This isn’t to say that Mark is describing the exact historical circumstances of an exact historical Jesus. Though it fits within the bios category, Mark’s Gospel is nevertheless (or, perhaps, consequently) a literary creation of Mark’s making. In fact, one of the more surprising elements is the running gag that the only ones who truly know Jesus’ identity is a disembodied voice from the sky (Mark 1:11), a blind man (Mark 10:46-48), a gentile overseeing his execution (Mark 15:39), and demons (Mark 1:26, 34; 3:11-12; 5:1-13). Does this reflect historical reality? I doubt it. But I agree with E.P. Sanders when he writes that the “sheer volume of evidence makes it extremely like that Jesus actually had a reputation as an exorcist.”[7]

Back to Paul. It stands to reason that if our earliest Gospels (i.e., the Synoptics) all of which post-date Paul, managed to get something right about Jesus in terms of his work as an exorcist, then surely Paul would remain in this general vein. We know that the author of the Acts of the Apostles, writing in the second century, thought of Paul as a miracle worker generally and an exorcist particularly. In one comical scene, a group of Jewish exorcists attempt to expel an unclean spirit in the name of Jesus but succeed only in rousing the creature’s sarcastic ire: “But the evil spirit said to them in reply, ‘Jesus I know, and Paul I know; but who are you?” (Acts 19:15, NRSV). The episode continues in horror movie fashion when the possessed man attacks the would-be exorcists, driving them away (v. 16). Though Paul himself nowhere describes performing an exorcism, he does talk about Satan. In his earliest letter, 1 Thessalonians, Paul places the blame for his not being able to return to see the fledgling Christ-following community squarely on Satan (1 Thessalonians 2:18). And in 2 Corinthians, Paul attributes to Satan noemata (2:11; “designs” or “schemes”), a sure sign of intellectual agency. These and other references to Satan found in Paul sound, at least to this amateur exegete, like references to a personal being.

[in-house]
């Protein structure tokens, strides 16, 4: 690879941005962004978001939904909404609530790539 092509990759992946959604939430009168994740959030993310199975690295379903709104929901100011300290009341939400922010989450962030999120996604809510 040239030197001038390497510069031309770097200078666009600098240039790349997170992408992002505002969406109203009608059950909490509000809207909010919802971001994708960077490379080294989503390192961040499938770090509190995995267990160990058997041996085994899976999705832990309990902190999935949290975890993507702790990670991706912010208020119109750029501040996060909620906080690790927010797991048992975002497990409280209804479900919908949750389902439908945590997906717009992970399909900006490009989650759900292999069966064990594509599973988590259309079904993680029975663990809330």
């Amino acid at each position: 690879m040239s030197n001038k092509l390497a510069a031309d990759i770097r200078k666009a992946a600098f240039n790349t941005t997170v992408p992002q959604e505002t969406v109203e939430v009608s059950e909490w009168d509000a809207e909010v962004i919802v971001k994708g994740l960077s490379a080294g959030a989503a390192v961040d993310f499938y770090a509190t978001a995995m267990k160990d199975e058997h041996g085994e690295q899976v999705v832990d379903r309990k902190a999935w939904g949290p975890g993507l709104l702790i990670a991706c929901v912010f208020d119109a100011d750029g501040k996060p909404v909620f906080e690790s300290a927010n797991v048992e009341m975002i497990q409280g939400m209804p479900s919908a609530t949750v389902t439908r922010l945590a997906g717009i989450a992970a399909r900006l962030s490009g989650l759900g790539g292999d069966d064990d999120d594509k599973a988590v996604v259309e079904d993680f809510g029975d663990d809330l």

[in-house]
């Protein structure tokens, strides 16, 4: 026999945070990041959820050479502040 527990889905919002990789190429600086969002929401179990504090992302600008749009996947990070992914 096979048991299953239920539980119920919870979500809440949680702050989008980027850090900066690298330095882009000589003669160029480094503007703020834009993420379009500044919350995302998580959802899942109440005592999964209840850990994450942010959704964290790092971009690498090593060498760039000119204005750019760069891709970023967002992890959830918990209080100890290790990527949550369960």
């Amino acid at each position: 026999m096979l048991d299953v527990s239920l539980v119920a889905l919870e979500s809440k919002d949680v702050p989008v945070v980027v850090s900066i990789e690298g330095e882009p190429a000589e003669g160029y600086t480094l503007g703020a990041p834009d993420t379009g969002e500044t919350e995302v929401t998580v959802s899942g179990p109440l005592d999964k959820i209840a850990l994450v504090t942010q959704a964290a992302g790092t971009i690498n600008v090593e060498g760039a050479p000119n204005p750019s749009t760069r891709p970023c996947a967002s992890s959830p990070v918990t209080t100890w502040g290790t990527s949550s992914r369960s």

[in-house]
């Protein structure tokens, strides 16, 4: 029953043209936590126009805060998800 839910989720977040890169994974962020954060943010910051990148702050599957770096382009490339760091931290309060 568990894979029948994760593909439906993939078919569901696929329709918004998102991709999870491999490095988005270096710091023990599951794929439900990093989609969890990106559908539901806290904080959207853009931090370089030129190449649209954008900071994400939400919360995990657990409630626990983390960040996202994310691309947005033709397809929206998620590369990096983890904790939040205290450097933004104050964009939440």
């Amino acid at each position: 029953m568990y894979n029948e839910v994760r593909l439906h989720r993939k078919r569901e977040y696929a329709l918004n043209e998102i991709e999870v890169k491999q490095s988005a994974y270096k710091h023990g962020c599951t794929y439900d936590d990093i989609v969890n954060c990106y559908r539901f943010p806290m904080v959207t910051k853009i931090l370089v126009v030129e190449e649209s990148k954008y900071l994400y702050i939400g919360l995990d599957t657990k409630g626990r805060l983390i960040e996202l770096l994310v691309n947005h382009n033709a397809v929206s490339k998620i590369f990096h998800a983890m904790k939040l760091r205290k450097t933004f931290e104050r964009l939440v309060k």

There is much more that could be said but I’ve “waxed elephant” long enough. Regardless of my disagreement with Burke, I found this discussion with Mazurek very informative. Not only does Burke exhibit an impressive knowledge of biblical texts, but he is very organized in his thinking. I’ll fully confess to being envious! I hope that readers of this post will give Mazurek’s most recent episode of the Religious Learning podcast a whirl.

[1] Burke (and Mazurek) it should be noted is a Christadelphian. As such, he rejects the divinity of Jesus and the doctrine of the Trinity.

[2] Emma Wasserman, Apocalypse as Holy War: Divine Politics and Polemics in the Letters of Paul (New Haven, CT: Yale University Press, 2018), 1.

[3] On defining apocalyptic genre, see John J. Collins, The Apocalyptic Imagination: An Introduction to Jewish Apocalyptic Literature, second edition (Grand Rapids, MI: Wm. B. Eerdmans Publish Co., 1998), 3-11.

[4] Paula Fredriksen, Paul: The Pagans’ Apostle (New Haven, CT: Yale University Press, 2017), 9.

[5] For an overview, see Joel Marcus, Mark 1-8: A New Translation with Introduction and Commentary, The Anchor Yale Bible (New Haven, CT: Yale University Press, 2000), 71-73.

[6] See the discussion in Martinus C. de Boer, Paul, Theologian of God’s Apocalypse: Essays on Paul and Apocalyptic (Eugene, OR: Cascade Books, 2020), 22-24.

[7] E.P. Sanders, The Historical Figure of Jesus (New York: Penguin Books, 1993), 149.